Contact lenses: uses, types and peculiarities
Contact lenses are often worn by people with poor eyesight who prefer lenses placed on their eyes to glasses for some reason. Since contacts are intended for vision correction and for therapeutic or cosmetic reasons, they are looked upon as medical devices.
There are different reasons for which people wear contact lenses. Some of them guided by cosmetic principles would like to change the appearance of their eyes. Others are willing to forget about glasses and place their contacts on their eyes every morning for aesthetic reasons. Other people use contacts according to their intended purpose of vision correction. Advantages of contacts over glasses are as follows:
- better peripheral vision;
- moisture resistance (protection from snow, rain, condensation or sweat);
- better treatment of certain eye disorders (aniseikonia and keratoconus).
Contact lenses are classified into two big groups by their material: rigid lenses and soft lenses.
The first contact lenses which gained widespread popularity were made of polymethyl methacrylate (PMMA or Perspex/Plexiglas). They were invented in 1930s. PMMA lenses are usually called “hard” lenses. They have a significant drawback: they don’t let oxygen through, so that it doesn’t reach the cornea, which can be fraught with clinic consequences.
In 1970s oxygen-permeable lenses, an improved version of PMMA lenses called rigid gas permeable or “RGP” lenses, were invented.
Compared to a rigid lens, a soft one is a relatively new development. Invented by Otto Wichterle in 1960s, the first soft hydrogel lenses became widespread in some countries. Soon scientists got daily material polymacon which was approved by the United States FDA in 1971. The year of 1998 brought around silicone hydrogels which were notable for their high oxygen permeability and comfort.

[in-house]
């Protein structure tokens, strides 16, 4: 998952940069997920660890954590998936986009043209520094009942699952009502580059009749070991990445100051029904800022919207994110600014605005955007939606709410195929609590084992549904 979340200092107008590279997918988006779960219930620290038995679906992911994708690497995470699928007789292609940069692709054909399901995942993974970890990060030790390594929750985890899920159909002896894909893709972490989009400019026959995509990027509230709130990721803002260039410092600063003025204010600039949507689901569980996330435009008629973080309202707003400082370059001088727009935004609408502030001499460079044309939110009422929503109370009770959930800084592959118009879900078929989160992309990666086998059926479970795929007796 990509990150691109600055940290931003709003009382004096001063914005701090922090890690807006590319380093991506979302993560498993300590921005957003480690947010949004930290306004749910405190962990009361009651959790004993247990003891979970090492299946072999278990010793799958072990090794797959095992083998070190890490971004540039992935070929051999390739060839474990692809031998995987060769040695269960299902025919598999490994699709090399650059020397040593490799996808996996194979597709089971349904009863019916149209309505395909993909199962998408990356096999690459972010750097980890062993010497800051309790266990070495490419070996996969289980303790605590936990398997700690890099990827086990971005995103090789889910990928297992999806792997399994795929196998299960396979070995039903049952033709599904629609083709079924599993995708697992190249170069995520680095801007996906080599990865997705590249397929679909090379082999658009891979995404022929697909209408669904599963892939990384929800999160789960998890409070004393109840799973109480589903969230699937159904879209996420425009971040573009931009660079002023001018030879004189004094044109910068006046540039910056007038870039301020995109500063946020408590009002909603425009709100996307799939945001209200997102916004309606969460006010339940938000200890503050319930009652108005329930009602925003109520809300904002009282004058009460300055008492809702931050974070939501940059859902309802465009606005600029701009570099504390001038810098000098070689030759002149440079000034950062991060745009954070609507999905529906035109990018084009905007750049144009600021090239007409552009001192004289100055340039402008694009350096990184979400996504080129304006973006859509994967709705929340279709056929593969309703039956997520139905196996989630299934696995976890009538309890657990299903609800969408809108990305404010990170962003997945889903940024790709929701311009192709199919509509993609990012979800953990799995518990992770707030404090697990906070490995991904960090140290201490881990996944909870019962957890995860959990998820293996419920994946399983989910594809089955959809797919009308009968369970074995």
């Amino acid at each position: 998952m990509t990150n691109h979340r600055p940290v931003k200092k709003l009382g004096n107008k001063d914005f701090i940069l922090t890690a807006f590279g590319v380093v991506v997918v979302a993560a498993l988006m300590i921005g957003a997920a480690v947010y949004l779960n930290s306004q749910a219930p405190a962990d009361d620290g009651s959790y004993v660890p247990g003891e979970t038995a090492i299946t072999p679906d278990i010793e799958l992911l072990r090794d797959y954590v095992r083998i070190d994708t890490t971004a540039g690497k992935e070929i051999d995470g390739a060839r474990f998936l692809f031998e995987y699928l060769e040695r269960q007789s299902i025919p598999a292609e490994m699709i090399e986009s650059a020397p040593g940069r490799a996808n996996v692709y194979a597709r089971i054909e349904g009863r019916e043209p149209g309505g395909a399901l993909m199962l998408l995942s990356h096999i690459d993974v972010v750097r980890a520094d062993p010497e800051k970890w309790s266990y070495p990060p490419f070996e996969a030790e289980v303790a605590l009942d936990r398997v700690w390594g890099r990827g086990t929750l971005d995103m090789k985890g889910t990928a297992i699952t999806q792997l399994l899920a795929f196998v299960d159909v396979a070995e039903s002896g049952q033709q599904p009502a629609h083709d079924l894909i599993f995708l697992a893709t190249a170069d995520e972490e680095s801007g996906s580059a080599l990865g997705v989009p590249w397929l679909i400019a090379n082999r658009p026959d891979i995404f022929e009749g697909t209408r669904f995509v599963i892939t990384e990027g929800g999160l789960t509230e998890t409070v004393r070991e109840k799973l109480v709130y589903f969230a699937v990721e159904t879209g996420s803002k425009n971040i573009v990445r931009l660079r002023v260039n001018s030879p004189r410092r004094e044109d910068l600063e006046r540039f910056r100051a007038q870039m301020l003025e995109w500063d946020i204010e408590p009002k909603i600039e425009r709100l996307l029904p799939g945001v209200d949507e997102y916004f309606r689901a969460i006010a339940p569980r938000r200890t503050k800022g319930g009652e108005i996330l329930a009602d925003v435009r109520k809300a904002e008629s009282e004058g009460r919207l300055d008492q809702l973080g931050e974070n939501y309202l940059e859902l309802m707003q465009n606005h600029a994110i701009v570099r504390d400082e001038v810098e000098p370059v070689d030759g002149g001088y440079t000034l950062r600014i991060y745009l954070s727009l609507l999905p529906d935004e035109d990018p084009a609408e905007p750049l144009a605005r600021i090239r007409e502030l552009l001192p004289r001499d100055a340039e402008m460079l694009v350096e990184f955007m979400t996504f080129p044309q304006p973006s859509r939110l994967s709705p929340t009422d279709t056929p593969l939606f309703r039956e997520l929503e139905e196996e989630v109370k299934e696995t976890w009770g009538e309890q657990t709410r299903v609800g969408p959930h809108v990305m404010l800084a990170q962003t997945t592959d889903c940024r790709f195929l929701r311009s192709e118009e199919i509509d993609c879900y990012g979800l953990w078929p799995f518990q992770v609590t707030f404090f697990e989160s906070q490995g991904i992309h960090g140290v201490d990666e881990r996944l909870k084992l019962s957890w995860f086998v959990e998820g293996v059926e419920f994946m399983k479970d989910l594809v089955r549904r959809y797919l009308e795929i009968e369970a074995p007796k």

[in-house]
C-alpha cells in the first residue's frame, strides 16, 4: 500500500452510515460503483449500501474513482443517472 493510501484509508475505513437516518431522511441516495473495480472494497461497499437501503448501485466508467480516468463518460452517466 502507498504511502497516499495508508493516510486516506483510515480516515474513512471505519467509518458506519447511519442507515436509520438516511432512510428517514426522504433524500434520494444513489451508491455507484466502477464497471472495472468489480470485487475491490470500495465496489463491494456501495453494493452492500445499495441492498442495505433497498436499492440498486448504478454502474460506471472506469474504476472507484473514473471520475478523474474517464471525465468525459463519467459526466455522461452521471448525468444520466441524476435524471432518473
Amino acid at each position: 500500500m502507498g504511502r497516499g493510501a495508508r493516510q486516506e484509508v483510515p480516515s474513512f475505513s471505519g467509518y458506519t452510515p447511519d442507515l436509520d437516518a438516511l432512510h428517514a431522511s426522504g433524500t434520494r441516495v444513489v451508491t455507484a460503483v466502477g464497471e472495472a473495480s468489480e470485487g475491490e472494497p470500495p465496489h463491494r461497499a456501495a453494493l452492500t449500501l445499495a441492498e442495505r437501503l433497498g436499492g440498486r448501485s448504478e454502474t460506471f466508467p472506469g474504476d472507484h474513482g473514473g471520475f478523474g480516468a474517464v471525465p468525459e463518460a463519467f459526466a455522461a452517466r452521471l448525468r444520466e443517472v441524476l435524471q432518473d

The major advantage of a soft lens over a rigid one is that the former doesn’t require a period of adaptation, which accounts for its immediate comfort. The downside is soft lens probable resistance to water causing discomfort for an eye. However, the latest technologies have minimized this effect.
There are also hybrid lenses which combine benefits of both rigid and soft lenses.
Contacts can be classified by their primary function – vision correction. Such corrective lenses are divided into two types: spheric and toric, by their focusing power.
Spheric contact lenses refract light in every possible direction, vertically, horizontally and so on. Such eye illnesses as myopia and hyperopia are well treated with these lenses.
Toric lenses are used to treat astigmatism as their focusing power in a horizontal direction differs from that in a vertical one. Toric lenses must be ideally aligned to correct a patient’s astigmatism. To exclude any rotating out of the ideal alignment, such lenses have special physical characteristics which help to rotate a toric lens back into position.
There exist two main strategies: multifocal contact lenses and monovision. As stems from their names, the former has multiple focus points whereas the latter uses only one. As a rule, in case of multifocal lenses a human’s eye views through the center of the lens. When a person wears lenses based on the monovision principle, his one eye is focused on distance vision while the other eye is focused on near work.
Those who suffer from color deficiencies are recommended to wear red-tinted “X-Chrom” contact lenses which allow to distinguish colors, but they don’t provide full-fledged color vision.
According to some research in 2004, more than 125 mln. people wore contact lenses for different reasons. Now this number is obviously much larger as lenses are getting more and more popular with people of different ages.